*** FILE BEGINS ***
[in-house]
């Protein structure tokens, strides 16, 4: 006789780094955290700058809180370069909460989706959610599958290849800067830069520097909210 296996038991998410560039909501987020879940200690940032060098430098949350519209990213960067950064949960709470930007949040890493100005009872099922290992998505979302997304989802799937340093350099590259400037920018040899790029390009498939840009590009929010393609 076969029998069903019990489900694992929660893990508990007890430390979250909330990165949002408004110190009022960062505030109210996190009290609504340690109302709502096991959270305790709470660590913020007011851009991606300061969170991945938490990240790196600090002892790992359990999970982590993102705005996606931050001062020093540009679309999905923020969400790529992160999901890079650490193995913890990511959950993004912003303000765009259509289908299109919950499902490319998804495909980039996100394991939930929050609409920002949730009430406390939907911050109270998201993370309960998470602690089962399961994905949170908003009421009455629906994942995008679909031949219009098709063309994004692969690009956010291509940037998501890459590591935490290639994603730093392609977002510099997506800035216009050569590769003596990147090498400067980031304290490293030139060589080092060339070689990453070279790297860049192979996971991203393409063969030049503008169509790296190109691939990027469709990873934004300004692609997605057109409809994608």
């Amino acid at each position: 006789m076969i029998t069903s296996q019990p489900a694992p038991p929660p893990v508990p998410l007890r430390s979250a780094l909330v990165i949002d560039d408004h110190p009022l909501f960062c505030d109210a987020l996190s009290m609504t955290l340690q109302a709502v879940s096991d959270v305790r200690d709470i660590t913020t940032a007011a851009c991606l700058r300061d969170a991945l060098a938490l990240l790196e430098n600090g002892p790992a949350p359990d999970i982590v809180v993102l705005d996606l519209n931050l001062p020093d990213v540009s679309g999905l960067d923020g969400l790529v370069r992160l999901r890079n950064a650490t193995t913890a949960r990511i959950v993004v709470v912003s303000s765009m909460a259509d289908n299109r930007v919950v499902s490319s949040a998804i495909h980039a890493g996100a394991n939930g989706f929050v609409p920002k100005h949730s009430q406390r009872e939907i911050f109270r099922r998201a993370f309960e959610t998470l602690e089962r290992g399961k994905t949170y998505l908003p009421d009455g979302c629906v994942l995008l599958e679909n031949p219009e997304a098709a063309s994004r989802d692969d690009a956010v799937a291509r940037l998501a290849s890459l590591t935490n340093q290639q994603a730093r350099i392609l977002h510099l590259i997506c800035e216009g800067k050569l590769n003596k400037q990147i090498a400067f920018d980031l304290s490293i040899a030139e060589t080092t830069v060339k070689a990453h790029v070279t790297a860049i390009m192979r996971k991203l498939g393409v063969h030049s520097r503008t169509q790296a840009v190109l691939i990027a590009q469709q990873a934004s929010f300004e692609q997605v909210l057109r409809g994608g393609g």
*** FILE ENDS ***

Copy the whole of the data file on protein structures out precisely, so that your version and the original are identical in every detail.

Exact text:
[in-house]
């Protein structure tokens, strides 16, 4: 006789780094955290700058809180370069909460989706959610599958290849800067830069520097909210 296996038991998410560039909501987020879940200690940032060098430098949350519209990213960067950064949960709470930007949040890493100005009872099922290992998505979302997304989802799937340093350099590259400037920018040899790029390009498939840009590009929010393609 076969029998069903019990489900694992929660893990508990007890430390979250909330990165949002408004110190009022960062505030109210996190009290609504340690109302709502096991959270305790709470660590913020007011851009991606300061969170991945938490990240790196600090002892790992359990999970982590993102705005996606931050001062020093540009679309999905923020969400790529992160999901890079650490193995913890990511959950993004912003303000765009259509289908299109919950499902490319998804495909980039996100394991939930929050609409920002949730009430406390939907911050109270998201993370309960998470602690089962399961994905949170908003009421009455629906994942995008679909031949219009098709063309994004692969690009956010291509940037998501890459590591935490290639994603730093392609977002510099997506800035216009050569590769003596990147090498400067980031304290490293030139060589080092060339070689990453070279790297860049192979996971991203393409063969030049503008169509790296190109691939990027469709990873934004300004692609997605057109409809994608």
């Amino acid at each position: 006789m076969i029998t069903s296996q019990p489900a694992p038991p929660p893990v508990p998410l007890r430390s979250a780094l909330v990165i949002d560039d408004h110190p009022l909501f960062c505030d109210a987020l996190s009290m609504t955290l340690q109302a709502v879940s096991d959270v305790r200690d709470i660590t913020t940032a007011a851009c991606l700058r300061d969170a991945l060098a938490l990240l790196e430098n600090g002892p790992a949350p359990d999970i982590v809180v993102l705005d996606l519209n931050l001062p020093d990213v540009s679309g999905l960067d923020g969400l790529v370069r992160l999901r890079n950064a650490t193995t913890a949960r990511i959950v993004v709470v912003s303000s765009m909460a259509d289908n299109r930007v919950v499902s490319s949040a998804i495909h980039a890493g996100a394991n939930g989706f929050v609409p920002k100005h949730s009430q406390r009872e939907i911050f109270r099922r998201a993370f309960e959610t998470l602690e089962r290992g399961k994905t949170y998505l908003p009421d009455g979302c629906v994942l995008l599958e679909n031949p219009e997304a098709a063309s994004r989802d692969d690009a956010v799937a291509r940037l998501a290849s890459l590591t935490n340093q290639q994603a730093r350099i392609l977002h510099l590259i997506c800035e216009g800067k050569l590769n003596k400037q990147i090498a400067f920018d980031l304290s490293i040899a030139e060589t080092t830069v060339k070689a990453h790029v070279t790297a860049i390009m192979r996971k991203l498939g393409v063969h030049s520097r503008t169509q790296a840009v190109l691939i990027a590009q469709q990873a934004s929010f300004e692609q997605v909210l057109r409809g994608g393609g």